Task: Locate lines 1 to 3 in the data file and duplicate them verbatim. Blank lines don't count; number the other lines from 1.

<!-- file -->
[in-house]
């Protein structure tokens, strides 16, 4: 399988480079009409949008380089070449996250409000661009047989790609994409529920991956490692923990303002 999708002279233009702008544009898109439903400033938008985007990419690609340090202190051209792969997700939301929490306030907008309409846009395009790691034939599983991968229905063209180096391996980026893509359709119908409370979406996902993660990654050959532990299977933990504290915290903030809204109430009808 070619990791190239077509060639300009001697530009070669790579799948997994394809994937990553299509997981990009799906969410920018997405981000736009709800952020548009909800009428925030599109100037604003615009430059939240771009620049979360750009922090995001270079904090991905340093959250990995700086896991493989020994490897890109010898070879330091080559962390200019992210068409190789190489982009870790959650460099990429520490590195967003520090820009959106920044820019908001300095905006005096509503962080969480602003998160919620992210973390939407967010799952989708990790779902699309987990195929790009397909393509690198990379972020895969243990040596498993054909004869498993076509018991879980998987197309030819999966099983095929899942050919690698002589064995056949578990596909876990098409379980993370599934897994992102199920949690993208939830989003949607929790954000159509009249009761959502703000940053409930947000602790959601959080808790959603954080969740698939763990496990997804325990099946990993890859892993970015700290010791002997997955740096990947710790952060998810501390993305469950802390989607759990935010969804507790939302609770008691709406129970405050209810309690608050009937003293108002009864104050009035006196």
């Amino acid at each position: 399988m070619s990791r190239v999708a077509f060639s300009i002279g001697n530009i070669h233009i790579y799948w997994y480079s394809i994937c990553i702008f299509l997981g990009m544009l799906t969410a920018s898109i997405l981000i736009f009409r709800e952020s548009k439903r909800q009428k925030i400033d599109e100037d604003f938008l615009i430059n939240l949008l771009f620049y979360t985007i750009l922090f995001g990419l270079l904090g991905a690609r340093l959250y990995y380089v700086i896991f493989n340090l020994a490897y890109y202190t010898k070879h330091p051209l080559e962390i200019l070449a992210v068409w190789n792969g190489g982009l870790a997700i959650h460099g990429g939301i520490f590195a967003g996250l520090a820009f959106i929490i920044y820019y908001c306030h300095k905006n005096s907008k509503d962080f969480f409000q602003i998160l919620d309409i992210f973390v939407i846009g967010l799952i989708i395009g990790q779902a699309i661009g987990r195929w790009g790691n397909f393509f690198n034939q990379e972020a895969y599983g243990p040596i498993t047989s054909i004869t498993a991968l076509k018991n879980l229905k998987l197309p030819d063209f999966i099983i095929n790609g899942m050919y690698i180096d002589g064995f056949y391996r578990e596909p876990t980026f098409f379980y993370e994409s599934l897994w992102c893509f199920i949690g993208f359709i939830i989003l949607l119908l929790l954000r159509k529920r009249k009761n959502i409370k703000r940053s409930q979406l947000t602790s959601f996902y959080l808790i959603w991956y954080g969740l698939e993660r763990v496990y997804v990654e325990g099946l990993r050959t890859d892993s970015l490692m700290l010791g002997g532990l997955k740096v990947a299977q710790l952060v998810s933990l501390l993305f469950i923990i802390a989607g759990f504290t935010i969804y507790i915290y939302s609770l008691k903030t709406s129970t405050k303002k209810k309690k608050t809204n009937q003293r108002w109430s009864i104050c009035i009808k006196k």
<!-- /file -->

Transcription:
[in-house]
């Protein structure tokens, strides 16, 4: 399988480079009409949008380089070449996250409000661009047989790609994409529920991956490692923990303002 999708002279233009702008544009898109439903400033938008985007990419690609340090202190051209792969997700939301929490306030907008309409846009395009790691034939599983991968229905063209180096391996980026893509359709119908409370979406996902993660990654050959532990299977933990504290915290903030809204109430009808 070619990791190239077509060639300009001697530009070669790579799948997994394809994937990553299509997981990009799906969410920018997405981000736009709800952020548009909800009428925030599109100037604003615009430059939240771009620049979360750009922090995001270079904090991905340093959250990995700086896991493989020994490897890109010898070879330091080559962390200019992210068409190789190489982009870790959650460099990429520490590195967003520090820009959106920044820019908001300095905006005096509503962080969480602003998160919620992210973390939407967010799952989708990790779902699309987990195929790009397909393509690198990379972020895969243990040596498993054909004869498993076509018991879980998987197309030819999966099983095929899942050919690698002589064995056949578990596909876990098409379980993370599934897994992102199920949690993208939830989003949607929790954000159509009249009761959502703000940053409930947000602790959601959080808790959603954080969740698939763990496990997804325990099946990993890859892993970015700290010791002997997955740096990947710790952060998810501390993305469950802390989607759990935010969804507790939302609770008691709406129970405050209810309690608050009937003293108002009864104050009035006196």
């Amino acid at each position: 399988m070619s990791r190239v999708a077509f060639s300009i002279g001697n530009i070669h233009i790579y799948w997994y480079s394809i994937c990553i702008f299509l997981g990009m544009l799906t969410a920018s898109i997405l981000i736009f009409r709800e952020s548009k439903r909800q009428k925030i400033d599109e100037d604003f938008l615009i430059n939240l949008l771009f620049y979360t985007i750009l922090f995001g990419l270079l904090g991905a690609r340093l959250y990995y380089v700086i896991f493989n340090l020994a490897y890109y202190t010898k070879h330091p051209l080559e962390i200019l070449a992210v068409w190789n792969g190489g982009l870790a997700i959650h460099g990429g939301i520490f590195a967003g996250l520090a820009f959106i929490i920044y820019y908001c306030h300095k905006n005096s907008k509503d962080f969480f409000q602003i998160l919620d309409i992210f973390v939407i846009g967010l799952i989708i395009g990790q779902a699309i661009g987990r195929w790009g790691n397909f393509f690198n034939q990379e972020a895969y599983g243990p040596i498993t047989s054909i004869t498993a991968l076509k018991n879980l229905k998987l197309p030819d063209f999966i099983i095929n790609g899942m050919y690698i180096d002589g064995f056949y391996r578990e596909p876990t980026f098409f379980y993370e994409s599934l897994w992102c893509f199920i949690g993208f359709i939830i989003l949607l119908l929790l954000r159509k529920r009249k009761n959502i409370k703000r940053s409930q979406l947000t602790s959601f996902y959080l808790i959603w991956y954080g969740l698939e993660r763990v496990y997804v990654e325990g099946l990993r050959t890859d892993s970015l490692m700290l010791g002997g532990l997955k740096v990947a299977q710790l952060v998810s933990l501390l993305f469950i923990i802390a989607g759990f504290t935010i969804y507790i915290y939302s609770l008691k903030t709406s129970t405050k303002k209810k309690k608050t809204n009937q003293r108002w109430s009864i104050c009035i009808k006196k």